Kenya on Tuesday reported an increase of its Covid-19 cases by 271, the Health Ministry announced in a televised press briefing from Nairobi, as it cautiously lauded containment measures for slowing the spread of the virus.
Health Chief Administrative Secretary Dr Rashid Aman (pictured) said it was too early to make a determination that Kenya was flattening its infection curve as the number of tests kept fluctuating due to "limitations in the supply of testing kits."
The new cases are from some 4019 samples tested in the past 24 hours. This now takes the country’s case load to 30,636 from a cumulative 398, 585 tests.
"178 are male and 93 are female. The youngest case is of a 1-year-old baby and the oldest 80 years old," Dr Aman said, adding that save for four, all were Kenyan.
Covid 19 Time Series
CAS Dr Aman said 208 patients had recovered in the past day, bringing the country’ total recoveries to 17,368.
"From this number, 161 have been released from the home-based care program while 42 were discharged from various hospitals," the CAS said.
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However, five more patients succumbed to the virus, raising fatalities to 478.
Young and reckless
Dr Aman warned the youth who are the majority of Kenya’s population not to drop their guard as those without underlying conditions are also dying from the virus.
"We urge the young people to stop reckless behaviour and the feeling that they are immune to the disease by flouting the regulations that have been put in place so that we don’t spread this disease," Aman said.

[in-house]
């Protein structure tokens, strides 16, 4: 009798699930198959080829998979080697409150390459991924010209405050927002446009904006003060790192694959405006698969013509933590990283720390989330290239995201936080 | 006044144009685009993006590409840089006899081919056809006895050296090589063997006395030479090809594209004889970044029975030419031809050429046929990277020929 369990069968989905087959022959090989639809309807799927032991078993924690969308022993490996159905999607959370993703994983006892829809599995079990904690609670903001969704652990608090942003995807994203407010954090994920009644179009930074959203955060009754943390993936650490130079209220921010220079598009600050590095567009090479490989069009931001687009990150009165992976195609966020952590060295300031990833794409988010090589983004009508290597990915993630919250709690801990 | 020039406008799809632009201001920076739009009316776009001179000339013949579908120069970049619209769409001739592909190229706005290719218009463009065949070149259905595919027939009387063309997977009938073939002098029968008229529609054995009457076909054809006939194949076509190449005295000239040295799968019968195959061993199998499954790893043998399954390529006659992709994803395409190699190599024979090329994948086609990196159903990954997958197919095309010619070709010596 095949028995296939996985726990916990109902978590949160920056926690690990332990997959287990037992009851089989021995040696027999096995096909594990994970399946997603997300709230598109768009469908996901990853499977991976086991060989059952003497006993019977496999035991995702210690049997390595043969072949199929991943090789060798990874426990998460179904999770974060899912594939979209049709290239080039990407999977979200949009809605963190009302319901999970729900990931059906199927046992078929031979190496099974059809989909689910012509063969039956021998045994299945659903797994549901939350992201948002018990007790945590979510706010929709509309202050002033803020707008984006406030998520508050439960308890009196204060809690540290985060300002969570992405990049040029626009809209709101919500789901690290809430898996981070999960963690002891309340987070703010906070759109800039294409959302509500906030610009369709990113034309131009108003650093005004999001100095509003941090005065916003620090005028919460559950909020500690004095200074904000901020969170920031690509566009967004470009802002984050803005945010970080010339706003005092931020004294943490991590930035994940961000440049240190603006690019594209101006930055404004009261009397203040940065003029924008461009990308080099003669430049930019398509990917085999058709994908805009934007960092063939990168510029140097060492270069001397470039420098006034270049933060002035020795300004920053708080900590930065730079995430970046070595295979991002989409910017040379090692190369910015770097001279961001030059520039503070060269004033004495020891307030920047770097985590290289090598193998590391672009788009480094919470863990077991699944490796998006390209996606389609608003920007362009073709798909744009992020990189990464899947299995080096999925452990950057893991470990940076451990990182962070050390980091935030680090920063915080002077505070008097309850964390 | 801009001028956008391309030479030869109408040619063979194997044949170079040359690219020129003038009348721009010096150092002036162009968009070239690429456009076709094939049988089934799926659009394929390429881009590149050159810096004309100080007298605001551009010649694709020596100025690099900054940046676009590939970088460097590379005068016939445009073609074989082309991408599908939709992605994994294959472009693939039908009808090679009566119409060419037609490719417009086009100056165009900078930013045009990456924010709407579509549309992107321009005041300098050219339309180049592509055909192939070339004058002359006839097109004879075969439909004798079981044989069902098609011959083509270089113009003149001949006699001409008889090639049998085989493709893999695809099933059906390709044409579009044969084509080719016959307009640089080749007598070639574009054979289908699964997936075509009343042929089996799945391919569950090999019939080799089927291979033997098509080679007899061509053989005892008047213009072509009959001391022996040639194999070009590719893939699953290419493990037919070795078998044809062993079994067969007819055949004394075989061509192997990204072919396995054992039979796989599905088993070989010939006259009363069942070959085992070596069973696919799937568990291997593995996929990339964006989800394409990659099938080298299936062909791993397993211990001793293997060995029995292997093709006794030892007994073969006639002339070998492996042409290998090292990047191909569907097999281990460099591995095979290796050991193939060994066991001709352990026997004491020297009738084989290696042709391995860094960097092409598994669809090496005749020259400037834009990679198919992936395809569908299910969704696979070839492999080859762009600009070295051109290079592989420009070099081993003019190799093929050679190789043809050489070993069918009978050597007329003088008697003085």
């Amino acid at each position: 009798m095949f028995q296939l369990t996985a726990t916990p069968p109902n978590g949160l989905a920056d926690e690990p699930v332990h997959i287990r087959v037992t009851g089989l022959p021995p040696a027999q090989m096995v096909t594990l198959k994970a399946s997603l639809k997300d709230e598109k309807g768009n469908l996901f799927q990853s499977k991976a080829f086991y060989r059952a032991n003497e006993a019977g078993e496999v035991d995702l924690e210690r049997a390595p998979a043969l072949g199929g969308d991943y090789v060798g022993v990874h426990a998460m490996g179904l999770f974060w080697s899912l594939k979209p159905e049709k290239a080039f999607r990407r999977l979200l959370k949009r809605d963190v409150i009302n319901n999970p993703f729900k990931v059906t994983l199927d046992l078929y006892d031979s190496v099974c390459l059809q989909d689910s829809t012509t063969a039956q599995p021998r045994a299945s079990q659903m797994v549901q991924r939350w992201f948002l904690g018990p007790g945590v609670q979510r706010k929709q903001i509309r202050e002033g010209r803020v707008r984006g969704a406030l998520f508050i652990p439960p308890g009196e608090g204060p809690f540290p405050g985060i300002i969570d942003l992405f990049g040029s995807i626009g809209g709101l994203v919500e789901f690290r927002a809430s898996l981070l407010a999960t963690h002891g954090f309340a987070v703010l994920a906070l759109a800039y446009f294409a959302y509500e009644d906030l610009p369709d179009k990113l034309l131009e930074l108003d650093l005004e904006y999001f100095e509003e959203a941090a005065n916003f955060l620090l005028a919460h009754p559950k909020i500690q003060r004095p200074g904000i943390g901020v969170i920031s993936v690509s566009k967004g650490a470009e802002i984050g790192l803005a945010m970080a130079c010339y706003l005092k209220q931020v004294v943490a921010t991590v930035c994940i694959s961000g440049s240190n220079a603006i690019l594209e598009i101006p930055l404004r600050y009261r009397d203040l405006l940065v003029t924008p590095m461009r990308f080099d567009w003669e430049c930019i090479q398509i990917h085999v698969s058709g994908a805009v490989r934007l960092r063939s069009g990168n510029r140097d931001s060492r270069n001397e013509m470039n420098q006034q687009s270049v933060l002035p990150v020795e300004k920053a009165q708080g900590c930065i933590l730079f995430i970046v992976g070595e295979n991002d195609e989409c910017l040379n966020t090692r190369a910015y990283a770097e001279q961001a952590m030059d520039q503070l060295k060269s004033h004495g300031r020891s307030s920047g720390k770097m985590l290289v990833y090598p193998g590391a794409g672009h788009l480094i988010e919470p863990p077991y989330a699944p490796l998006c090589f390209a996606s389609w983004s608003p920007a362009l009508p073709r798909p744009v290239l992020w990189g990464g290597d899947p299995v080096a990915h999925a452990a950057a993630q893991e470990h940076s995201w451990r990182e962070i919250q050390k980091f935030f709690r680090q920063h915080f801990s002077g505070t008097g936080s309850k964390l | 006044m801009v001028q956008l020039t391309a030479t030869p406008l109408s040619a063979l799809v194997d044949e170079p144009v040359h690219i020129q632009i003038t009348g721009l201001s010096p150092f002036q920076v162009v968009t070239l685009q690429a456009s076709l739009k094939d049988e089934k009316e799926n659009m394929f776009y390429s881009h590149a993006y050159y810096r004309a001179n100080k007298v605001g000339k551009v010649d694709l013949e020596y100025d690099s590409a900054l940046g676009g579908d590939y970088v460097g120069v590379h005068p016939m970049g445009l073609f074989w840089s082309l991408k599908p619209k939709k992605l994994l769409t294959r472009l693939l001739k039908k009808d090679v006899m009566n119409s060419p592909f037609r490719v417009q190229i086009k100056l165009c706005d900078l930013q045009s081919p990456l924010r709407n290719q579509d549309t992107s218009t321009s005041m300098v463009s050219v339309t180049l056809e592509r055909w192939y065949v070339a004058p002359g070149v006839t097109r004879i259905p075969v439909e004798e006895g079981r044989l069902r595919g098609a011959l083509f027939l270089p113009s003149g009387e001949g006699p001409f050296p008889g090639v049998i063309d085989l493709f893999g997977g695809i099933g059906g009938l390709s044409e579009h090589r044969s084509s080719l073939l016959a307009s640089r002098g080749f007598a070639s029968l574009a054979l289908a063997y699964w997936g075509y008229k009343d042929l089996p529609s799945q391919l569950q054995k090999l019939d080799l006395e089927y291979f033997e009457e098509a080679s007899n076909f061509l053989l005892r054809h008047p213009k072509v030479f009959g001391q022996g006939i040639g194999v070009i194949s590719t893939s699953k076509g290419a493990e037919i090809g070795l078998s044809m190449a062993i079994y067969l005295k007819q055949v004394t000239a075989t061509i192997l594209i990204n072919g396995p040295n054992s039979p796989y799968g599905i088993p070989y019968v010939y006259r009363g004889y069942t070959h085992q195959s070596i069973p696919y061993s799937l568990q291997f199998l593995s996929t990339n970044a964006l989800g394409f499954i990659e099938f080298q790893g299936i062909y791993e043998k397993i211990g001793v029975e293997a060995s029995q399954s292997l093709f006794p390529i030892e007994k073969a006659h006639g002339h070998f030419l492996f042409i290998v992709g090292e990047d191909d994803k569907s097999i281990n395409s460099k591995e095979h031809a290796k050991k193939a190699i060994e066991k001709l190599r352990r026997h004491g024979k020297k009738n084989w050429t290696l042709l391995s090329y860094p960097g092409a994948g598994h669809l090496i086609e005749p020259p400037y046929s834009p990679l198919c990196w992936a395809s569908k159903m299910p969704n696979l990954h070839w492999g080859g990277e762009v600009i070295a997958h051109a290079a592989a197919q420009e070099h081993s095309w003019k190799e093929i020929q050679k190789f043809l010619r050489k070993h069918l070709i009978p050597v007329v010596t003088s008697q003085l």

He went on, "The other danger with the youth is that they are also spreaders of the disease because many of them are asymptomatic."
The Head of Public Health Dr Francis Kuria, who was also present at the briefing, cautioned that the reduced but increasing positive cases occasioned by low testing should implore Kenyans to religiously adhere to virus containment measures -- wearing masks, social distancing and practising proper hygiene.
"We must be very cautious when we are saying our curve is flattening. We don’t think it is flattening, yet," Dr Kuria said, but added that indicators such as reduced fatalities in areas such as Mombasa was welcome.
"The best indicator is when the number of those in hospital and deaths start going down, then you can say our curve is going down. By and large, our positivity rate has remained the same," he said.